“My style is more Zig Ziglar than it is the Sandler Sales institute. It’s the friendly, touchy approach, not the pushy approach,” Hirschmann said, to which Stewart responded, “I’m not all that familiar with your ’80s sales technique references, and I have heard you talking since April 1, doing a lot of talking, as a lot of people do. But I haven’t seen any evidence of that.”
Moreau voiced concern that neither of the two alternative budget plans were made available to residents prior to the meeting, and suggested an ordinance requiring all alternative budgets should be submitted well in advance of when they are due.
“That way the public can see the budgets. Not a lot of people in Manchester have seen the budgets,” Moreau said. “I know Alderman O’Neil emailed his, but why don’t we have print outs? Why isn’t the public aware of it?”
Alderman Kevin Cavanaugh said the tax cap should not drive opinion on the budget. He said his constituents want improvement with the city’s opioid problem, schools, and public safety.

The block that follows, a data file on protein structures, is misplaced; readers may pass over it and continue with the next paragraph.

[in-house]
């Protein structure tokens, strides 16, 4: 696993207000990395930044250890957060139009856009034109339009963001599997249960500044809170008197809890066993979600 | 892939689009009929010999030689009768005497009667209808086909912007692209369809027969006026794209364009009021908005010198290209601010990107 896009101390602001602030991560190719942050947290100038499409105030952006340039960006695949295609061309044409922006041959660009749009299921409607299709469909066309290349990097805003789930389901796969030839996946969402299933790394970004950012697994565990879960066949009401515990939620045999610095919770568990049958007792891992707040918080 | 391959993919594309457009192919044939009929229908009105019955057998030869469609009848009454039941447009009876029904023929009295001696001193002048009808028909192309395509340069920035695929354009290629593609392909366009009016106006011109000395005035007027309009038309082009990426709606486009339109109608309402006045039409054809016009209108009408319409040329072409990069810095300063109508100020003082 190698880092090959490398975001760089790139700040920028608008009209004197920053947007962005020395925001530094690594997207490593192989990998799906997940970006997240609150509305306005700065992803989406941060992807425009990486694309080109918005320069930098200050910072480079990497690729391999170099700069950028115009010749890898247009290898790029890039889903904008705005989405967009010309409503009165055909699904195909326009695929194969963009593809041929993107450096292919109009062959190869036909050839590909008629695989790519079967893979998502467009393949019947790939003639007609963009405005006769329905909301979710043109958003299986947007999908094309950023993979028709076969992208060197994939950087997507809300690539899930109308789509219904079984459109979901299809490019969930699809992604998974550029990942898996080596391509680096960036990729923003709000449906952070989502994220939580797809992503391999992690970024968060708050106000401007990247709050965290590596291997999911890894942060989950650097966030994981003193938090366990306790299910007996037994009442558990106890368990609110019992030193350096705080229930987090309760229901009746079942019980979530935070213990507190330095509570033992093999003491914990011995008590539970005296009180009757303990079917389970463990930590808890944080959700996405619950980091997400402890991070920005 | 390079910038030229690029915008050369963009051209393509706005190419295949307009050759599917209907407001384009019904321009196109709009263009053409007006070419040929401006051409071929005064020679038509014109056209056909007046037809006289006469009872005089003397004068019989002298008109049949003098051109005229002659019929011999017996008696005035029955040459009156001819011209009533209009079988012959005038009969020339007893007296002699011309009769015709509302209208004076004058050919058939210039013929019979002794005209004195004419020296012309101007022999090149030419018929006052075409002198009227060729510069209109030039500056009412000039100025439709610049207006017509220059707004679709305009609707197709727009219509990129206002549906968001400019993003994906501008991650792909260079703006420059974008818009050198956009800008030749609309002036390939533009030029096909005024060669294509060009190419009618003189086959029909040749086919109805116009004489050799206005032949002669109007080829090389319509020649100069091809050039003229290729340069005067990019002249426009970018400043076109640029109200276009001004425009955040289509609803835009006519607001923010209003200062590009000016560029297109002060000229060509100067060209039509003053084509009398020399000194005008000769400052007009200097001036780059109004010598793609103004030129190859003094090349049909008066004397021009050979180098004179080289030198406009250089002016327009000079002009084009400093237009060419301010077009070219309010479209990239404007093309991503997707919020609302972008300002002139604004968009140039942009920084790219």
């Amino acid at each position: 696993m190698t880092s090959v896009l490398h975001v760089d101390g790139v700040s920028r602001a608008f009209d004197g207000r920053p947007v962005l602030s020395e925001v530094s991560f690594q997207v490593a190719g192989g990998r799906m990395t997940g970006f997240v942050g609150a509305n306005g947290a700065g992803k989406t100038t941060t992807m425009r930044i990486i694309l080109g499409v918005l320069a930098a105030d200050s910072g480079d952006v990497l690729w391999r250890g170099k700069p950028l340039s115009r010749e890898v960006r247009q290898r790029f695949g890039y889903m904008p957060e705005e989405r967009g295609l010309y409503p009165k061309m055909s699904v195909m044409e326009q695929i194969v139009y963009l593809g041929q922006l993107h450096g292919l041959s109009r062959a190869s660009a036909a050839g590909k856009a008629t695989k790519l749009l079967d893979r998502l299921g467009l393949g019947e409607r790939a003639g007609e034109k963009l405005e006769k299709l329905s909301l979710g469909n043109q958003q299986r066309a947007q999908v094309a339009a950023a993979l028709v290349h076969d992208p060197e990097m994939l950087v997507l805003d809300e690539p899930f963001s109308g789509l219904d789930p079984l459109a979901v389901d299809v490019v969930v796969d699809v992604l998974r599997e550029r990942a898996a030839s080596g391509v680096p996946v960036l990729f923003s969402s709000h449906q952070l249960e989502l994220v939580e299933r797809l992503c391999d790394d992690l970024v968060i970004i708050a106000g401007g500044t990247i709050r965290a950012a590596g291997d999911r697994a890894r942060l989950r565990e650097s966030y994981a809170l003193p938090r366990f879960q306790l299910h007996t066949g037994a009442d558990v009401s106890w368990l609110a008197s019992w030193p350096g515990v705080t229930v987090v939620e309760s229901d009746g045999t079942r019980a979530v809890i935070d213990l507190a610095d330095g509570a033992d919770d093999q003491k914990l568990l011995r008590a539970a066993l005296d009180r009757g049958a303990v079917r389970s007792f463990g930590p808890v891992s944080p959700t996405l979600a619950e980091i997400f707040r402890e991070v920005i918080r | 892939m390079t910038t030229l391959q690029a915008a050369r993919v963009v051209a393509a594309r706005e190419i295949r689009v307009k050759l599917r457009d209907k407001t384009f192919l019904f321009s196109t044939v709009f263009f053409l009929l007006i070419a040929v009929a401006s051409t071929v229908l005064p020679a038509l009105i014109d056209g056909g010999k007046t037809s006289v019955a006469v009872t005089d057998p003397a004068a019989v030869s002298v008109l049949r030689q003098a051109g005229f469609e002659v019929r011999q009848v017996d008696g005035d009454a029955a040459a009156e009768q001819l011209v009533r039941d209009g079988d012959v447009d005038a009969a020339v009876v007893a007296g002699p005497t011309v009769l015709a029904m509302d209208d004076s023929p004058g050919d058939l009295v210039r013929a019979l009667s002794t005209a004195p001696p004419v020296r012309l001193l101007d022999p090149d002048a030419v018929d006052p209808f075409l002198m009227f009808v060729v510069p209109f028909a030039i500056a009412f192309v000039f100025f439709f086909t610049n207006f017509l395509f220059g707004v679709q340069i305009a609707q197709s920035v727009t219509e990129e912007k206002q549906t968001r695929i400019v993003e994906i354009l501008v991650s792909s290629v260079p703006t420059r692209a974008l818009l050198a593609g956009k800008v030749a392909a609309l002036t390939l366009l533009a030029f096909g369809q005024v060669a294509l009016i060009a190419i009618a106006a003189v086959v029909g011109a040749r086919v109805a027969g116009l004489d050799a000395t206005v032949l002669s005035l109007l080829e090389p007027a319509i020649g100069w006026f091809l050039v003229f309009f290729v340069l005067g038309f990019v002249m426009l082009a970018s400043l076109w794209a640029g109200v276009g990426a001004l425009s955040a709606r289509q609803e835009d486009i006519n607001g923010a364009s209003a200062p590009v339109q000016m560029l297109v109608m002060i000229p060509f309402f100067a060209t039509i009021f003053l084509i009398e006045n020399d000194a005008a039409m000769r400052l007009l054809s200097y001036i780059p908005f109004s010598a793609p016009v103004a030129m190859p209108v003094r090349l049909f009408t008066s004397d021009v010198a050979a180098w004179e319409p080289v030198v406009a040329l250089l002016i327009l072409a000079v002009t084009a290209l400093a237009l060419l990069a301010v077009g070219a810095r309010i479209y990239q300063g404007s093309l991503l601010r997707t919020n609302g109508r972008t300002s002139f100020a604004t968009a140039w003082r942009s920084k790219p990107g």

“Our Little Leagues need help, we have tracks that need repair, people complain all the time about why don’t we repave things instead of filling potholes,” Cavanaugh said. “I support this budget but … in talking with department heads, they can’t do the services we want them to do, those are questions and concerns I get. Constituents are saying we need the city to step up.”
Both O’Neil and Hirschmann pointed out that the final numbers have been a moving target, and both aldermen worked closely with department heads and the city finance department to track revenue sources as they were identified through 2018 surpluses.
In addition to the budget discussion, a series of amendments were proposed as outlined by Alderman John Cataldo that would begin to adjust the city’s Yarger/Decker pay scale. However at some point the board agreed that at least one of the amendments required more thought – and punctuation – due to possible legal ramifications for union negotiations, and it was referred to HR committee.